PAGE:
Like I said in Baby It's Cold Outside - Avoiding Freeze Damage - Part 1, unless you've been on an extended tropical vacation, you've experienced the cold temperatures across the nation. You'll remember we talked about heat tape in that article. Here are some additional tips to help keep you, and your house, warm and safe this winter.
- Use heat strip tape on crucial pipes, wellheads, etc. to avoid freezing and loss of use.
- Leave water trickling in faucets.
- If you're going be gone for an extended period turn OFF the water supply coming into your house. Depending on the temperatures, this could even mean while you're away at work 8-10 hours/day. This way, if a pipe does freeze and break, the water will not continue to run and flood your home or basement.
- Open cabinet doors under sinks to allow warm air in which helps keep them from freezing.
- Make sure warm air does not leak into your attic. The attic should remain cold, just a few degrees above the outside air temperature. Otherwise, you run the risk of "ice dams" forming which can create water back up under your shingles which can result in leaks.
- Keep gutters and downspouts clean to avoid water backing up and freezing.
- Remember personal safety and don't hire strangers who are going door-to-door and offering to do such things as clean your gutters, remove snow from your roof, etc.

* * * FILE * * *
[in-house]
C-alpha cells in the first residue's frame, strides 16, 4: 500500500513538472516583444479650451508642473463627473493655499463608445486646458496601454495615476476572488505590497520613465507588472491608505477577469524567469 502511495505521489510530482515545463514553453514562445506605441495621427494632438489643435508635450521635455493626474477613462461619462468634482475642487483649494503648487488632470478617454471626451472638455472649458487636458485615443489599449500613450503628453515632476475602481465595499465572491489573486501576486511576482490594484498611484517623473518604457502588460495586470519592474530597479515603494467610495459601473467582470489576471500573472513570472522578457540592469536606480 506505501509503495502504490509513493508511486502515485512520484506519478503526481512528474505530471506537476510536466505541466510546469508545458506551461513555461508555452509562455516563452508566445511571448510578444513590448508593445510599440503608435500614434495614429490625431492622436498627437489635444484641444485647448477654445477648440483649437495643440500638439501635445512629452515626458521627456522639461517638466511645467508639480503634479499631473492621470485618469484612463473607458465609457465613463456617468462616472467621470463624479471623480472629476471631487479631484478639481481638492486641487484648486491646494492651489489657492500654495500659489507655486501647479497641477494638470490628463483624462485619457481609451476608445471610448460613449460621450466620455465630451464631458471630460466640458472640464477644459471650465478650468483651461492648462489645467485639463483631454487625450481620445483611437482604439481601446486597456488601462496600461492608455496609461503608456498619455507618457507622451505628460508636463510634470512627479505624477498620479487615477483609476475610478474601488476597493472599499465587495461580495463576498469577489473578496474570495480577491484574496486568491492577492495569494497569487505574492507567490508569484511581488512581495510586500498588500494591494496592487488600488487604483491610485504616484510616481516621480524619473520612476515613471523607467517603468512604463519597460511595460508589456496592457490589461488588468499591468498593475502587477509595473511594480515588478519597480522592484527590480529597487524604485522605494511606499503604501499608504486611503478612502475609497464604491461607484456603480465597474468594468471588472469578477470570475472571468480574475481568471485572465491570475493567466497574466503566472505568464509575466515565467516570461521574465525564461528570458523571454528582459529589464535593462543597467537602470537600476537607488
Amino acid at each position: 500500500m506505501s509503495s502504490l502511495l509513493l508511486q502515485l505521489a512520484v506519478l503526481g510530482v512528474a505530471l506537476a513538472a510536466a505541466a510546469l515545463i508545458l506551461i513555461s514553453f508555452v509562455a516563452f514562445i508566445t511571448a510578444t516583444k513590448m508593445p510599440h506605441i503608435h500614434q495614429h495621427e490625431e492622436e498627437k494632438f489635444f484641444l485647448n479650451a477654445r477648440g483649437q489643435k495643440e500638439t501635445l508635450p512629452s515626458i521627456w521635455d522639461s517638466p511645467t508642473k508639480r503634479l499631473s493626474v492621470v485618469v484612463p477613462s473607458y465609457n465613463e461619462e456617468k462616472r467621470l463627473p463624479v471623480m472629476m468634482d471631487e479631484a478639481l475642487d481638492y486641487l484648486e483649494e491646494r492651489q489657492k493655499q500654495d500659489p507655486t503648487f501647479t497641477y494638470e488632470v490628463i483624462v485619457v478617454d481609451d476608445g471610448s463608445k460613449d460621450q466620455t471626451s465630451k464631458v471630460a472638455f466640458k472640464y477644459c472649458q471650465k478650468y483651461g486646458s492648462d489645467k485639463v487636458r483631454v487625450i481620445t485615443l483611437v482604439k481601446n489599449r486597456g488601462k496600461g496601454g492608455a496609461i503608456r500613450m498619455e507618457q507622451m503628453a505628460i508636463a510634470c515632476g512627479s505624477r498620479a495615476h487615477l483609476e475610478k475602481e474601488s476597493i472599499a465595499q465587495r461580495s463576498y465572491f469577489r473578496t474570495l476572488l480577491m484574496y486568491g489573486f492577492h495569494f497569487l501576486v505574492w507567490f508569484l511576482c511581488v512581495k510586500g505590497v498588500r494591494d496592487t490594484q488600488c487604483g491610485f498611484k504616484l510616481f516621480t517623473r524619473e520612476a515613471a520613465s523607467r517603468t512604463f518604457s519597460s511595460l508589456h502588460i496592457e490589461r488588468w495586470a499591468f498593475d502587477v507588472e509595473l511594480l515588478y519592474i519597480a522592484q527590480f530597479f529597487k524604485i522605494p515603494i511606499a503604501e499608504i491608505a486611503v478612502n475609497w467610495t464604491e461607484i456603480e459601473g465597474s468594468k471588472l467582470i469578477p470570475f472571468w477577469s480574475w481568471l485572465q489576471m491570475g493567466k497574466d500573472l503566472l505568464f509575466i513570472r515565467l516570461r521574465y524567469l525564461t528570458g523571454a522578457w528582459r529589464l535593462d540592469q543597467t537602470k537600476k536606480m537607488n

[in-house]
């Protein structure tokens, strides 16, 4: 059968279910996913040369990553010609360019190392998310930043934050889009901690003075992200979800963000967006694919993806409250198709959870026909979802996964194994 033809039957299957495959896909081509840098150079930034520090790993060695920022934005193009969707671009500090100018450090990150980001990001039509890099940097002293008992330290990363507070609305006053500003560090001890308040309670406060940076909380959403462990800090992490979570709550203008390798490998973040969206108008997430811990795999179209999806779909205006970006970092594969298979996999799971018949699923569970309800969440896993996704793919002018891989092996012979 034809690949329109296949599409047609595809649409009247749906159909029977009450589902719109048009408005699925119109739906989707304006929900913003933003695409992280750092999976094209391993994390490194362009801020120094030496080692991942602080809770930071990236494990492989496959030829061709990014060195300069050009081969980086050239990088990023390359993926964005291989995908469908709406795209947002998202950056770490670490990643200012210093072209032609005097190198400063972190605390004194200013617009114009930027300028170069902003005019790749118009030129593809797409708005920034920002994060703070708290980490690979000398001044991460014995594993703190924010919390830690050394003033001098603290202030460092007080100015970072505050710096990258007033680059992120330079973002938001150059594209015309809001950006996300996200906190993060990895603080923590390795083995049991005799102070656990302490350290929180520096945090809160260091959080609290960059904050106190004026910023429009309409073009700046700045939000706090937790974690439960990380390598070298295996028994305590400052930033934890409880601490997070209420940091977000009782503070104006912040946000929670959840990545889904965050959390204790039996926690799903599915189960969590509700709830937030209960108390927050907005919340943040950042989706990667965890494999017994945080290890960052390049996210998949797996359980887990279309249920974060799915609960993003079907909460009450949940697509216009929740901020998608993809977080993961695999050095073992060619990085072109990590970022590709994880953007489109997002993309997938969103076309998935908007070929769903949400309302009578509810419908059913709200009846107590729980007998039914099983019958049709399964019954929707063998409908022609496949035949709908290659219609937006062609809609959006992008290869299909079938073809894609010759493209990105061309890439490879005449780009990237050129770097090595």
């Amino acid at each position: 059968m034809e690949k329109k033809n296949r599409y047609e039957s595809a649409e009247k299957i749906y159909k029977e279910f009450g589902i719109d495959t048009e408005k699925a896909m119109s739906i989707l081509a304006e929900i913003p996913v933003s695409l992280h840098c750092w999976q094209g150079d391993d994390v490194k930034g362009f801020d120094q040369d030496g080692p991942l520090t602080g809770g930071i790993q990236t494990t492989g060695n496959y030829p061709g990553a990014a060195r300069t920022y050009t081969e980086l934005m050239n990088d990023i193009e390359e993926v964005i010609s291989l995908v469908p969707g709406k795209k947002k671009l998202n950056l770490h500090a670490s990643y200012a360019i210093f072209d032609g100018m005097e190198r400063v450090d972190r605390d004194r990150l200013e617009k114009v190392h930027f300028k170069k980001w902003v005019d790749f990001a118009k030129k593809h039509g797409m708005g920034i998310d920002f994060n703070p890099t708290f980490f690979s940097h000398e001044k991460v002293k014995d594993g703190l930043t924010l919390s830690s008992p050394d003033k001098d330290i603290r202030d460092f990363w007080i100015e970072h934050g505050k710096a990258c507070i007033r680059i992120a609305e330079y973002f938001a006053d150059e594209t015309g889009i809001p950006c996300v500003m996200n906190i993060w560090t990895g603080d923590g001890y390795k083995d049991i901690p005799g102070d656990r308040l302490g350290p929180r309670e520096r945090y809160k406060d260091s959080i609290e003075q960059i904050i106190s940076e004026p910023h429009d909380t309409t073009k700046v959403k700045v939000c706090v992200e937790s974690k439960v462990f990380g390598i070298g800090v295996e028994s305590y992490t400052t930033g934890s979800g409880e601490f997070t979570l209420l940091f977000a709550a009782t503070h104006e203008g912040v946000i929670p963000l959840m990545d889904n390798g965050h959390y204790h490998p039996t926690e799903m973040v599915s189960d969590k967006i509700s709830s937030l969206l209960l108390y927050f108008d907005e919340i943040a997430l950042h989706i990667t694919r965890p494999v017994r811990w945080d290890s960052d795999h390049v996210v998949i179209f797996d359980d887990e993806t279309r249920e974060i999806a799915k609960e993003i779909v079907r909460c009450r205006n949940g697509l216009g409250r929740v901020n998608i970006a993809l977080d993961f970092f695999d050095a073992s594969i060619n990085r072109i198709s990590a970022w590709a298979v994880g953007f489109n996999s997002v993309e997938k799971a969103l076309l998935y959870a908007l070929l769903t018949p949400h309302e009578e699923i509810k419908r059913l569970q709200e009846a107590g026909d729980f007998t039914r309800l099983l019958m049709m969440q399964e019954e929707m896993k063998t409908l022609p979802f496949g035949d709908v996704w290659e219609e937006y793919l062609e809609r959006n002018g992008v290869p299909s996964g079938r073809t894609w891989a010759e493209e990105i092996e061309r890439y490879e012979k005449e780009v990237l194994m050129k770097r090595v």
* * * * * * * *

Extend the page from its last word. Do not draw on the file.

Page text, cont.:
- Have an emergency kit in the house in case the power goes out. Items such as flashlights, extra batteries, non-perishable foods (don't forget the manual can opener) are just a few items to include.
- Have an emergency kit in your car in case you get stranded. Items such as blankets, bottled water, snacks, mittens, jumper cables, flares, kitty litter (or salt) and, of course, toilet paper (just in case) will come in handy. In addition, keep the gas tank at least 1/2 full and cell phones charged.
- Have both smoke AND carbon monoxide detectors in your home.
- Take caution when using fireplaces or wood stoves. Keep firewood at a safe distance to avoid it getting too hot and actually catching fire. Yes, this does happen!
- Keep an inspected, working fire extinguisher in your home.
- Never use a gas stove (oven or burners) to heat your home.
- Last, but not least, have a fire emergency plan and practice it seasonally, especially if you have young children.
While many of these items seem like common sense, we all know that common sense is not so common anymore. Every day it seems we hear about house fires and the death and destruction they cause. Most of which could have been avoided following some of the steps above.
Be wise and stay safe - and WARM!
Bill and Cyndi
Baby It's Cold Outside - Avoiding Free Damage - Part 1